A 2023 Choice Reviews Outstanding Academic Title
Where is the space for contemporary environmentalism when both the utopian promises of a clean and pure earthly Eden and the dystopian prophecies of an environmental apocalypse have failed to be fully realized? As this book argues, rather than falling into one of these familiar environmental categories, contemporary space is configured as heterotopia, as in-between spaces of dissonance, where encounters with waste are a daily occurrence and where dirty matter refuses to submit to human demands and intentions. Through an exploration of a series of spaces in which acts of leisure and recreation are configured alongside vibrant dirty matter, Tom Bowers explores how contemporary heterotopia offers entanglements with a dirty other that promote novel opportunities for humans to ethically respond and be responsible to the continued presence of waste and to generate a sense of ecological care for a dirty world. In doing so, the book urges readers away from a utopian vision of what the environment should be and instead asks how we can ethically exist within and around the dirtied environment as it is. This book will be of interest to scholars of cultural studies, environmental rhetorics, and environmental ethics.
Tom Bowers is associate professor of English at Northern Kentucky University.
Chapter 1: The Inescapable Presence of Dirty Matter
Chapter 2: The Potential of Dissonance and Heterotopia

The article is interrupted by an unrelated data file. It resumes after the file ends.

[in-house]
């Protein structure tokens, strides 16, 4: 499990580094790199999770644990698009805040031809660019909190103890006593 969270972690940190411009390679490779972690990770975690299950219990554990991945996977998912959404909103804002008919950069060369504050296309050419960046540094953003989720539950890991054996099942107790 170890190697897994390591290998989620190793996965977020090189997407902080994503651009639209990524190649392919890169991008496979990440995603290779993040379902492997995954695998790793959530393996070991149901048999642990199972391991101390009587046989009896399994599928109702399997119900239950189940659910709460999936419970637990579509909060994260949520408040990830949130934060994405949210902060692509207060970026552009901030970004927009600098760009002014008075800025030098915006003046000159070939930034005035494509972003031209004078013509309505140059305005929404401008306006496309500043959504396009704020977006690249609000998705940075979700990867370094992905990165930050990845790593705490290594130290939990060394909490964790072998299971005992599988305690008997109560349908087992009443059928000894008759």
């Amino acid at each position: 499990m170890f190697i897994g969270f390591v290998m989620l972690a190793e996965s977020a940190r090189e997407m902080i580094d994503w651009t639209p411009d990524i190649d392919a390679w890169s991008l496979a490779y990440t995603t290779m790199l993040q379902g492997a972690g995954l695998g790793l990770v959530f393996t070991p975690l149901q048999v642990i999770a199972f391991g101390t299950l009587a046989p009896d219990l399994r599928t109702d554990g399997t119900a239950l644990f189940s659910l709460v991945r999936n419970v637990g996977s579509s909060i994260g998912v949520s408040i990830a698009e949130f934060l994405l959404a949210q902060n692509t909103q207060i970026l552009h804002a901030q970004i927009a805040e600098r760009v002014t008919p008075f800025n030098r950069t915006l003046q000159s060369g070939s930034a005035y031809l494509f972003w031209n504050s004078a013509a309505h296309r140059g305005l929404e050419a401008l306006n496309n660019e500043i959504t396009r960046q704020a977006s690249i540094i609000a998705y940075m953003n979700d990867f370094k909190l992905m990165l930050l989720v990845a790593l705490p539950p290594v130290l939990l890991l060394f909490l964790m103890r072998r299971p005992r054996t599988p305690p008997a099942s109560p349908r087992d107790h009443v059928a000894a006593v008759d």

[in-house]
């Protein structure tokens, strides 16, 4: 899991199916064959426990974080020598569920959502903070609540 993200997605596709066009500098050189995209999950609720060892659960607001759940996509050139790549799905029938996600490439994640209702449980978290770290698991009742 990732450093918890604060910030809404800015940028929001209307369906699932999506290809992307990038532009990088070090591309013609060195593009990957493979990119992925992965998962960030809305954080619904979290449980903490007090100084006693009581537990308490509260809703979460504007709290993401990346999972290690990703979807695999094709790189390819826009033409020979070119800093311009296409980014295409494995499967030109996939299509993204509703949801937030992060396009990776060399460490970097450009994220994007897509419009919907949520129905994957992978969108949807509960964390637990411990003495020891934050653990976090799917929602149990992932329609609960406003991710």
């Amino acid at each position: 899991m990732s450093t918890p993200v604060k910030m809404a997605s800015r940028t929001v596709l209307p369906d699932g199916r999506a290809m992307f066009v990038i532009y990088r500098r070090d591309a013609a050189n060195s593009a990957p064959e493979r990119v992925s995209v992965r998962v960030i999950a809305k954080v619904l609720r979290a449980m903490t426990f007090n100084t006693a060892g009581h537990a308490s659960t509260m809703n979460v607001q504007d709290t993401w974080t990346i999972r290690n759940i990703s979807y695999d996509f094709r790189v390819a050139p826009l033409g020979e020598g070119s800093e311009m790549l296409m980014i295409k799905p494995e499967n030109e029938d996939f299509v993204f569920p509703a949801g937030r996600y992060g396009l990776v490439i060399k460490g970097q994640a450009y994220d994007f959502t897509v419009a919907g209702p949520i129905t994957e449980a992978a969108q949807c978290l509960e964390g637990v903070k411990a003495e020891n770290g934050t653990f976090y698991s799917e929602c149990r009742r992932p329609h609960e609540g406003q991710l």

Chapter 3: Beyond Sustainability: Relationality, Uncertainty, and the Responsible Posthuman Environmental Public
Chapter 4: Reorientations to Risk
Chapter 5: The Ethics of Agency in a Dirty World
Rather than professing an idealistic view of how people should treat the environment, Bowers wants readers to imagine how to creatively and responsibly engage with how to work with industrial waste materials, inasmuch as they are regrettably here to stay. Highly recommended. Lower- and upper-division undergraduates. Graduate students and faculty. General readers.
In "Environmentalism and Contemporary Heterotopia," Thomas Bowers astutely argues for a new discourse to inform environmental consciousness and advocacy, one that resists the polarized rhetoric of the ecologically clean or collapsed, while firmly situating itself within the reality of waste. This book offers an urgent and influential ecological reality check. The dirtied spaces are here to stay, and we need to learn how to work with them and talk about them in a way that promotes ethical and creative use of our wastelands and waste materials. This book is a sharp investigation and necessary step in that direction.
Environmentalism and Contemporary Heterotopia is a major intervention in environmental rhetoric. With fascinating, theoretically-informed case studies of ecological spaces in which humans and their waste interact in unexpected, even productive ways, Tom Bowers calls for a new rhetoric of environmentalism—one that accounts for and interprets the ethical dimensions of human emplacement in a dirty world.